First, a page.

I went to a workshop yesterday with two good friends, who are also poets. It was sort of a mini retreat at someone's house where we were given great food (gourmet--homemade veggie soup, salad, two kinds of quiche--brie & broccoli or salmon quiche, plus a dessert that consisted of a brownie base with chocolate chips, almond butter cream frosting and hard chocolate on the top) and we were also give the space to write. We had time in between writing to come together and discuss other poets' work, as well as time to discuss our own. The workshop raised money for a new writing retreat (Hypathia in the Woods) that will allow women the space and time to write.
The founder of the retreat said an interesting thing, she said that for women the time to write always seems to be later: "I'll make time for the writing once the kids are older, once the kids are in school, once the kids are in college, once I retire..." Many women nodded at this statement. I know one of the reasons I returned to an MFA program is because I knew that if I were part of program (and paying tuition), no one would question me taking time to write.
I've been thinking about this--it seems we give priority to the things and take or make money. Poetry tends not to be one of those things. You can do it on the sly, sending out submissions for little cost, book contests take a little more, but not enough to take a family from Whole Foods to Wal-Mart. And what does it bring in? Occasionally $20 from a journal that pays, sometimes a nice sized grant of a thousand dollars or more. Sometimes a thousand dollar prize for a book or contest, but mostly, it pays in what it gives the poet--satisfaction, fulfillment, balance, pleasure.
In Anne Sexton: A Biography by Diane Middlebrook, I was taken by how things are not as changed as much as we think. This comment comes after Sexton received a Radcliffe fellowship:
“It immediately made what I was doing more respectable to my husband. I wasn’t taking so much from my family; I gave more back. You see, you always have a guilty feeling that it’s selfish, because everyone says, ‘Why isn’t it enough to be a wife and mother? ‘ I still remember my mother-in-law saying, ‘Why aren’t your husband and children enough—why don’t you make it a hobby?’ You have this guilt. but if you get this amount of money, then everyone immediately thinks you’re respected, an beyond that, you’re contributing.”
What’s odd is think about the other things women do in their lives that they don’t worry is “a waste of time” or feel guilty about. Not to be stereotypical, but shopping falls here, even grocery shopping. A mother doesn't drive to the market and think “I feel guilty for having to leave my family to buy spinach and milk.” But both poetry and food are nourishing. Even the women who shop for new shoes or something else, usually aren’t feeling guilty for going to the mall or the outlet store. But for some reason, to stay in your own home, retreat to your own space, and maybe even--dare I say it?--close the door, is somehow a selfish act.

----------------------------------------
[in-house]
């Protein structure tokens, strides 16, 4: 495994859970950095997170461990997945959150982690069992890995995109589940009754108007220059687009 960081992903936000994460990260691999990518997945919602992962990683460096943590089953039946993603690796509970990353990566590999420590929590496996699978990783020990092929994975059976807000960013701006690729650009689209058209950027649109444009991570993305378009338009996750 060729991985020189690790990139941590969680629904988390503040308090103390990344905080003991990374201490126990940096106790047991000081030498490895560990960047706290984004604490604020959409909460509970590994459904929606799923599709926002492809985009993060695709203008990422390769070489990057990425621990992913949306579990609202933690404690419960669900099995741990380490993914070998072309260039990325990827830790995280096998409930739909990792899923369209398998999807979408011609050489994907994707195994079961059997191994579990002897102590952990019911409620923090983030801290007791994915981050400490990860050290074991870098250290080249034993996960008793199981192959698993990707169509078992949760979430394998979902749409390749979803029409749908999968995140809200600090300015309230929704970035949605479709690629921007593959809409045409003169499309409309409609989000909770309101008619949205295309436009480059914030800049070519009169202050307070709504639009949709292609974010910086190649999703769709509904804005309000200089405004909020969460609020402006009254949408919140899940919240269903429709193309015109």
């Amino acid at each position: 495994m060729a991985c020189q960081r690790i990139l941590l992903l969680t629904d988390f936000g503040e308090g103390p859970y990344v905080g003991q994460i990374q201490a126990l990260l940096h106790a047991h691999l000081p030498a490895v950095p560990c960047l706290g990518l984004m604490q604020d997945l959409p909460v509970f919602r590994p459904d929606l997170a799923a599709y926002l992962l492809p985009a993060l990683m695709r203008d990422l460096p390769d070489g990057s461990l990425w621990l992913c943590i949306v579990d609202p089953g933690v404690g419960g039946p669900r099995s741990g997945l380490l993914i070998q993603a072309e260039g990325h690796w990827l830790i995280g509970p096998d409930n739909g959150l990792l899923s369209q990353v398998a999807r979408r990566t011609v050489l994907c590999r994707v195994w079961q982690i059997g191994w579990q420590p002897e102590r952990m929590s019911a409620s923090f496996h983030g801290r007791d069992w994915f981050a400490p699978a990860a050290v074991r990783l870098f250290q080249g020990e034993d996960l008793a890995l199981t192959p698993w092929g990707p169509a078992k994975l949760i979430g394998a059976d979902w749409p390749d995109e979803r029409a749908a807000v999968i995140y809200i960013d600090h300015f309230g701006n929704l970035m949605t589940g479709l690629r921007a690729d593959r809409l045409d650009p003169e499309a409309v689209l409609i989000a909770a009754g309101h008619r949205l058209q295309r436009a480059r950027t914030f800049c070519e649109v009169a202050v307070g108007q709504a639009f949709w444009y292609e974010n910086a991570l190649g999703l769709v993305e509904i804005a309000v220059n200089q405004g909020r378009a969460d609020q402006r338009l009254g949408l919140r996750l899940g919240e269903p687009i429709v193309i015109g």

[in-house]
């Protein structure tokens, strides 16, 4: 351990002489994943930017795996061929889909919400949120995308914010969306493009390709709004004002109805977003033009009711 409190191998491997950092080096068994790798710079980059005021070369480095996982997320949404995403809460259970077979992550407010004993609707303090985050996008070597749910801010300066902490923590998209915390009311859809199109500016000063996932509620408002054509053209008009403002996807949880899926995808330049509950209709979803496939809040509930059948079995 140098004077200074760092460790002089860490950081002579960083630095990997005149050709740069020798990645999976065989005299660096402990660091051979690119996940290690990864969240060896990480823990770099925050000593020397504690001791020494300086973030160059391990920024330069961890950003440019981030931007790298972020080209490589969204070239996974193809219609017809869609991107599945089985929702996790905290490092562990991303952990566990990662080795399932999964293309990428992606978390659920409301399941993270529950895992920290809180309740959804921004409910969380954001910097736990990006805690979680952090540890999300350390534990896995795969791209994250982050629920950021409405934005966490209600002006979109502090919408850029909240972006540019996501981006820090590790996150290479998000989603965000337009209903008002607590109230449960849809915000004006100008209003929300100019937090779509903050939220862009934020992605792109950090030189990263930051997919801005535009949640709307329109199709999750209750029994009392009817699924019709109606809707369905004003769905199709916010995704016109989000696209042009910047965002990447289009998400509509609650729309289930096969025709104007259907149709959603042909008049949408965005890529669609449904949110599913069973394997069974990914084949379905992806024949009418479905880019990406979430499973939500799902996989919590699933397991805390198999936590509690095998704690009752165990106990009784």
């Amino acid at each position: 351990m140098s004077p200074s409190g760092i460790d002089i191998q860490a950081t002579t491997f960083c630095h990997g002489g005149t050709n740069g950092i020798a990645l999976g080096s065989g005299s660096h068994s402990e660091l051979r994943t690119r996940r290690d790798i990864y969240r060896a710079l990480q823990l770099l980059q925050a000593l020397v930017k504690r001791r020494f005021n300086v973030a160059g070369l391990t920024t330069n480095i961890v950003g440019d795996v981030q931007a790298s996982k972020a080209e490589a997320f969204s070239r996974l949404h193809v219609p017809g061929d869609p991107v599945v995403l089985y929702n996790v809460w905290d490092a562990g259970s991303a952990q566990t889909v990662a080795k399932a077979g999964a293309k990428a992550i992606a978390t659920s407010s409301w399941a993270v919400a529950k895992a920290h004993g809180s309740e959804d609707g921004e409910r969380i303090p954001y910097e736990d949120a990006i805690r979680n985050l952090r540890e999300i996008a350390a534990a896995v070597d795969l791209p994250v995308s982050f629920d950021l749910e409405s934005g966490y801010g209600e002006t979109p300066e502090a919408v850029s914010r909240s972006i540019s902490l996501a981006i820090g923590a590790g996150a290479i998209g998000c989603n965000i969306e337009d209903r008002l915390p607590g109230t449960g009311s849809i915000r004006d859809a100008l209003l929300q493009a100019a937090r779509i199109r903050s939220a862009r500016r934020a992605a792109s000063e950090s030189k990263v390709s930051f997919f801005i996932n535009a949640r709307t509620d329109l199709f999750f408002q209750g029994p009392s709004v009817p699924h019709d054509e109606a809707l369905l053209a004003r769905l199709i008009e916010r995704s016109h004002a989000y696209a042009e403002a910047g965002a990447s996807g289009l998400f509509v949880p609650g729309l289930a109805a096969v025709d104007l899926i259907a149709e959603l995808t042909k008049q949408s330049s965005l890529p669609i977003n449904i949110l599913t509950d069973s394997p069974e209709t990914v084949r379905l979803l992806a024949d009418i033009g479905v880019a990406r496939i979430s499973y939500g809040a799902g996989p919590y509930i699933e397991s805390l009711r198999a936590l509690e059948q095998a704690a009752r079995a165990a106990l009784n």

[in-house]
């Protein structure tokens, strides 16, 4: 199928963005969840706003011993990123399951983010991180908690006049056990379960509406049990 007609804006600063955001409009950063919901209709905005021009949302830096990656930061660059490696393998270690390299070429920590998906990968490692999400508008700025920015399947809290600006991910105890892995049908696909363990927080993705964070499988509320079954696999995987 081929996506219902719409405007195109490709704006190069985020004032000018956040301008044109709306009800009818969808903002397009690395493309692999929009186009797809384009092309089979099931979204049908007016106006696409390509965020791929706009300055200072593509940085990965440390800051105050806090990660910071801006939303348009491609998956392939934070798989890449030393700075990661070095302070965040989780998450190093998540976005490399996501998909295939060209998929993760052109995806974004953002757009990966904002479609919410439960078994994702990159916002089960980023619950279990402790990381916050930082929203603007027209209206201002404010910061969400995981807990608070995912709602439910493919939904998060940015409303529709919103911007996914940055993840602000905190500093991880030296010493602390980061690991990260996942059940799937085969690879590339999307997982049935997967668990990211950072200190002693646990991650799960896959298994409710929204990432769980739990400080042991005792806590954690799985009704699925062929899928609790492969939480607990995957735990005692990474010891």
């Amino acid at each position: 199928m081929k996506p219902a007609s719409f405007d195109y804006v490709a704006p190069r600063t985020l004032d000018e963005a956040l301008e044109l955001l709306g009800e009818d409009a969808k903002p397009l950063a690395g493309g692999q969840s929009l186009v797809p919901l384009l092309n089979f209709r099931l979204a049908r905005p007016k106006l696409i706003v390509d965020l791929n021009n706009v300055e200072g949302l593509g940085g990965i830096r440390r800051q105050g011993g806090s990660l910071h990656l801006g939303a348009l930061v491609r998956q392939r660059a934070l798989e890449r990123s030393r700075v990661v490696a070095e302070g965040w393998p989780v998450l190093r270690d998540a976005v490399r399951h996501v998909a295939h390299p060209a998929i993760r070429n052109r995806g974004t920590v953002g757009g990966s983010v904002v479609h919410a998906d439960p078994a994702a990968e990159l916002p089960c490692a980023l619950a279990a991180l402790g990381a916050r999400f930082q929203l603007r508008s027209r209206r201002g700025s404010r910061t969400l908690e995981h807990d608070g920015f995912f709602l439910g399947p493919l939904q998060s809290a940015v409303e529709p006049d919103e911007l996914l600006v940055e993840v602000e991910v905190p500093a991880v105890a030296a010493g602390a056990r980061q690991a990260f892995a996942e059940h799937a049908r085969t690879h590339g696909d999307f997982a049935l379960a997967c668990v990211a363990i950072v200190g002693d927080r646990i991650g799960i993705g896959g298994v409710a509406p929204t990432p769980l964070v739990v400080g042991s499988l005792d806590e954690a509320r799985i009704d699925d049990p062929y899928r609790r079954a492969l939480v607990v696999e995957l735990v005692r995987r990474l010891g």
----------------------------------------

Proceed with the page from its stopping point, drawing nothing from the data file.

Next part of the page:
Leaving the house seems less selfish because you are physically away from the needs/wants/requests/buzz of your family. But maybe it’s being in the same house and saying “I’m taking time for myself” that brings on that feeling of guilt. Instead of feeling as you are taking time for yourself, maybe it brings on a feeling of neglect. But still, if women poets were making say $40,000 a year from writing, or even $25,000, I’m not sure this would be questioned. Again, it seems money gives importance to things.
Last night we drove home from the workshop talking about giving ourselves “permission to write.” We are all women born between 1960-1970, we consider ourselves feminists, and yet, why do we need “permission to write” and whom are we asking this permission from? --Answer: From ourselves. We are all mothers with children in school. I have the youngest child in school. I have one child, they have two. If I were not a mother, I would not be asking permission of anyone, or myself but because I have a daughter, my freedom to live my life a certain way feels altered. I write “feels” because it may or may not be. I could be (and mostly likely am) placing restrictions on myself that aren’t needed or that other mothers wouldn’t do. Maybe some mothers can write without guilt and in many ways, I can, but sometimes this fear of "am I being a good mother while being a poet" slips across my desk. Can I do two things well?
And yet through all this, I want my daughter to see me as a person as well—not just a mother—with talents and interests because I don’t want her to grow up and in the choice to have a child, have to make a choice to lose her own passions. And I don’t want her to feel this guilt that sometimes comes with trying to balance being a mother with the rest of my life. So, I work hard to be the best mother I can be and the best poet I can be. Of course, my job as a mother will always come before my job as a poet, at least in these earlier years. Later in life? I'm not sure how things will work out, but with a young child I'm not ready to be superpoet, but I'm also not ready to zeropoet either.
In the end, I think we all try our best and do what we think is best. And the ones who really want to write will find or create the time to do so. They will get rid of the timewasters in their own life whether it’s a long commute, the internet, not cleaning the house to perfection but good-enough, letting the garden have a few extra weeds this year, staying up a little later, waking up a little earlier. If a woman wants to write, she will find the time between colicky babies and college, the time is there, and if we want it, it’s ours.
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